New strategies and proposals have been set out in a Government paper entitled, "Protecting creativity, supporting innovation: IP Enforcement 2020", published 10 May 2016. The document sets out how it will make "effective, proportionate and accessible enforcement of IP rights a priority over the next four years."
The proposals are intended to put into effect the commitments made in the Conservative Manifesto. In particular:
Protection of IP rights by continuing to require ISP's to block sites that carry large amounts of illegal content; and Build on the voluntary anti-piracy projects to warn users when they are breaching copyright.
The report praises the UK's good reputation both domestically and internationally in tackling IP infringement, however, it stresses that more needs to be done in order to retain this status.
The main areas the Government identifies as requiring action are:
Reducing the level of illegal content online. Tackling the trade in counterfeit goods. Further strengthening the legal framework to facilitate easier access to justice. Increasing education, awareness and building respect for IP. Making it safer for UK rights holders and businesses to trade internationally. Improving the evidence base.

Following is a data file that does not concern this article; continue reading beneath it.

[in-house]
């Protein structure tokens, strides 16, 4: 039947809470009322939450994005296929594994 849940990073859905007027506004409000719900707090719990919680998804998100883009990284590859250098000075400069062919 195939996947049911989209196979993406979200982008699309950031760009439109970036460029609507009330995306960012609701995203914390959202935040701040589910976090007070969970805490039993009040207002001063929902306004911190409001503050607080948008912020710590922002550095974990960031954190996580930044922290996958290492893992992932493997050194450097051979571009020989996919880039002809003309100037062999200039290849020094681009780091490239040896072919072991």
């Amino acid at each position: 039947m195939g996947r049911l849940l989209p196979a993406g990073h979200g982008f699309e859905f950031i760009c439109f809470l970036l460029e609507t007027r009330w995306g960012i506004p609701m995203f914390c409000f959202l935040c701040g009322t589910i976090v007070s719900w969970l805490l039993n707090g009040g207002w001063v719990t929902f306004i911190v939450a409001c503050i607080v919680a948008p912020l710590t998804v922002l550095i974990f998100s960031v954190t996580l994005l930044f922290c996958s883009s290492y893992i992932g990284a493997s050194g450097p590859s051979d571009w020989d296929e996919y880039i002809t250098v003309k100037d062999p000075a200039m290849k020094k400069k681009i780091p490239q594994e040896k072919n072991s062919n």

The report sets out more detail of how it intends to tackle these key areas (see pages 20-34).
The Government is keen to ensure that businesses and individuals have adequate legal means to protect their work and rights. It will do this by campaigning for stronger legislative controls against search engines, internet service providers and bodies involved in the sale of counterfeit goods.
The Government would also like to have a better understanding of the extent of infringement in the UK and plans to work with various professional bodies to accumulate this data which it will publish annually in an effort to be more transparent about infringement of IP rights.in: Copyright, Designs, Legal News, News, Patents, Trade Marks